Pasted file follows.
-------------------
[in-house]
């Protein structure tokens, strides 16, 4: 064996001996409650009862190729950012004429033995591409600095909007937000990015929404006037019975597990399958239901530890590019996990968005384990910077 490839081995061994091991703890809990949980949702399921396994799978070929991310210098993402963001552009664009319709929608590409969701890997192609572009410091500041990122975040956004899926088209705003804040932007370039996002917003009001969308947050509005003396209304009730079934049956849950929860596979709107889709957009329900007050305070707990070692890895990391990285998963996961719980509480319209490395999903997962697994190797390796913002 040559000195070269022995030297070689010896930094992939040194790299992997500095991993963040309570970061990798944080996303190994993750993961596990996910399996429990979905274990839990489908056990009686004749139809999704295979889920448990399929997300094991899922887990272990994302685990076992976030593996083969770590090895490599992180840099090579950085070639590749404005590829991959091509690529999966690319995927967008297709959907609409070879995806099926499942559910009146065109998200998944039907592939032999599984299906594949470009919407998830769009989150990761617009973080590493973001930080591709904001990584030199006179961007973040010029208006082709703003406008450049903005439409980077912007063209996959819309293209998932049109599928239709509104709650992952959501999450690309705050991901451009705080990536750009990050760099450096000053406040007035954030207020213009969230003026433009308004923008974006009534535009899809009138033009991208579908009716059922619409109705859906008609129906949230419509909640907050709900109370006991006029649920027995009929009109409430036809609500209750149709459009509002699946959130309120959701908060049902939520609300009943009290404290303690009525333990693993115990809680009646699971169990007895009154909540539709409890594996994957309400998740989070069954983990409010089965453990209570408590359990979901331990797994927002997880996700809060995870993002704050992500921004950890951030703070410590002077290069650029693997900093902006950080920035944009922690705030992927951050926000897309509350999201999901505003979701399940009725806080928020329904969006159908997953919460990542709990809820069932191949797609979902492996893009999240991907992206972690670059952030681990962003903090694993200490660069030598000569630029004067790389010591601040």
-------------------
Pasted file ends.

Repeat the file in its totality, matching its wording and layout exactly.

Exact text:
[in-house]
């Protein structure tokens, strides 16, 4: 064996001996409650009862190729950012004429033995591409600095909007937000990015929404006037019975597990399958239901530890590019996990968005384990910077 490839081995061994091991703890809990949980949702399921396994799978070929991310210098993402963001552009664009319709929608590409969701890997192609572009410091500041990122975040956004899926088209705003804040932007370039996002917003009001969308947050509005003396209304009730079934049956849950929860596979709107889709957009329900007050305070707990070692890895990391990285998963996961719980509480319209490395999903997962697994190797390796913002 040559000195070269022995030297070689010896930094992939040194790299992997500095991993963040309570970061990798944080996303190994993750993961596990996910399996429990979905274990839990489908056990009686004749139809999704295979889920448990399929997300094991899922887990272990994302685990076992976030593996083969770590090895490599992180840099090579950085070639590749404005590829991959091509690529999966690319995927967008297709959907609409070879995806099926499942559910009146065109998200998944039907592939032999599984299906594949470009919407998830769009989150990761617009973080590493973001930080591709904001990584030199006179961007973040010029208006082709703003406008450049903005439409980077912007063209996959819309293209998932049109599928239709509104709650992952959501999450690309705050991901451009705080990536750009990050760099450096000053406040007035954030207020213009969230003026433009308004923008974006009534535009899809009138033009991208579908009716059922619409109705859906008609129906949230419509909640907050709900109370006991006029649920027995009929009109409430036809609500209750149709459009509002699946959130309120959701908060049902939520609300009943009290404290303690009525333990693993115990809680009646699971169990007895009154909540539709409890594996994957309400998740989070069954983990409010089965453990209570408590359990979901331990797994927002997880996700809060995870993002704050992500921004950890951030703070410590002077290069650029693997900093902006950080920035944009922690705030992927951050926000897309509350999201999901505003979701399940009725806080928020329904969006159908997953919460990542709990809820069932191949797609979902492996893009999240991907992206972690670059952030681990962003903090694993200490660069030598000569630029004067790389010591601040």